Thursday, 2 February 2017

Information about Data Flow Diagram

Data Flow Diagram

  • Definition

     A data flow diagram (DFD) is a graphical representation of the "flow" of data through an information system, modelling its process aspects. A DFD is often used as a preliminary step to create an overview of the system, which can later be elaborated.

    A DFD shows what kind of information will be input to and output from the system, where the data will come from and go to, and where the data will be stored. It does not show information about the timing of process or information about whether processes will operate in sequence or in parallel(which is shown on a flowchart).

    Data flow diagrams are also known as bubble charts.DFD is a designing tool used in the top-down approach to Systems Design.Data flow diagrams can be used in both Analysis and Design phase of the SDLC.There are different notations to draw data flow diagrams (Yourdon & Coad and Gane & Sarson[6]), defining different visual representations for processes, data stores, data flow, and external entities.

    External Entity 

    An external entity can represent a human, system or subsystem. It is where certain data comes from or goes to. It is external to the system we study, in terms of the business process. For this reason, people used to draw external entities on the edge of a diagram.


    A process is a business activity or function where the manipulation and transformation of data takes place. A process can be decomposed to finer level of details, for representing how data is being processed within the process. 


    Data Store

    A data store represents the storage of persistent data required and/or produced by the process. Here are some examples of data stores: membership forms, database table, etc.


    Data Flow

    A data flow represents the flow of information, with its direction represented by an arrow head that shows at the end(s) of flow connector.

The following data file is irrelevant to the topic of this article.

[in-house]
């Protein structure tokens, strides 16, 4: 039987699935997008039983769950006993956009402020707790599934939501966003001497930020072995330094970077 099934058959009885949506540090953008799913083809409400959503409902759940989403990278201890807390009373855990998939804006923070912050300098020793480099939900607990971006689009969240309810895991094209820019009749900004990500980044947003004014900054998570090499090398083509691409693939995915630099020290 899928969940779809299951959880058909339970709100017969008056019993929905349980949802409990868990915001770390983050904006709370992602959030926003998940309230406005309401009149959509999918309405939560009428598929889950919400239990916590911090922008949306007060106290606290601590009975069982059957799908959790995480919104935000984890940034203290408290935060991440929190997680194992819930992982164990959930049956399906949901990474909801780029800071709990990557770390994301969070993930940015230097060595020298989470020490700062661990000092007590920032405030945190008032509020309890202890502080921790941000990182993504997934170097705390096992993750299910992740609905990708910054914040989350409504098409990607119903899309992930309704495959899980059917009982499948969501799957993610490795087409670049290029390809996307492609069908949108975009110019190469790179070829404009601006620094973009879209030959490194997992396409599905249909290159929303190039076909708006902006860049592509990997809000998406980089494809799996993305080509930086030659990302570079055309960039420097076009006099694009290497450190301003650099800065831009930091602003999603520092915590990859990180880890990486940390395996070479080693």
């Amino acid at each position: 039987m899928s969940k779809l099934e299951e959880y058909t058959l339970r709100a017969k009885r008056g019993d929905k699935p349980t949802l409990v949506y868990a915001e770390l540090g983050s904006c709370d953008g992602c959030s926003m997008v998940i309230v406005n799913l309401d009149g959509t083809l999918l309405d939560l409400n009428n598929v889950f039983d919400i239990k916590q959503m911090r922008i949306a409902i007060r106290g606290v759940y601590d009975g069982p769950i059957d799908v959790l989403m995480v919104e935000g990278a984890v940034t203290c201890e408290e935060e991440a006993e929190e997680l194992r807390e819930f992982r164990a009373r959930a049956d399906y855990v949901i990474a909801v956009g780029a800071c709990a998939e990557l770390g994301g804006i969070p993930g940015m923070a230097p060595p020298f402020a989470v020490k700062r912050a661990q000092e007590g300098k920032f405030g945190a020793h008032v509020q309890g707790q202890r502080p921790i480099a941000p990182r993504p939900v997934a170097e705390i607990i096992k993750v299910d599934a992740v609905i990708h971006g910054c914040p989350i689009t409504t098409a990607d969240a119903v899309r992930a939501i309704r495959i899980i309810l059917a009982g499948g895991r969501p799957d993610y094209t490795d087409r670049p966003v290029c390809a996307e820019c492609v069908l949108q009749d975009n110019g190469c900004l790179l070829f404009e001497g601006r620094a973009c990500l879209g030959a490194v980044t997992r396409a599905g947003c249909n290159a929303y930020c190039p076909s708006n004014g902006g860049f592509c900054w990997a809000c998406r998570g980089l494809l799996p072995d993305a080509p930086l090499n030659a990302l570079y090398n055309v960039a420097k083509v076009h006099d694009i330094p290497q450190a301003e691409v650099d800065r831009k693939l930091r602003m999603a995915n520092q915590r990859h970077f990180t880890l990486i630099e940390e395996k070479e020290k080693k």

The DFD may be used for any level of data abstraction. DFD can be partitioned into levels.              Each  level has more information flow and data functional details than the previous level.
   Highest level is Context Diagram. Some important points are:
  •  1 bubble (process) represents the entire system.
  •  Data arrows show input and output.
  •  Data Stores NOT shown. They are within the system.
Next Level is Level 0 DFD. Some important points are:
  • Level 0 DFD must balance with the context diagram it describes.
  • Input going into a process are different from outputs leaving the process.
  • Data stores are first shown at this level.
Next level is Level 1 DFD. Some important points are:
  • Level 1 DFD must balance with the Level 0 it describes.
  • Input going into a process are different from outputs leaving the process.
  • Continue to show data stores.
A DFD may look similar to a flow chart. However, there is a significant difference with the data flow diagram. The arrows in DFDs show that there is a flow of data between the two components and not that the component is sending the data that must be executed in the following component. A component in DFD may not continue execution when sending data and during execution of the component receiving the data. The component sending data can send multiple sets of data along several connections. In fact, a DFD node can be a component that never ends.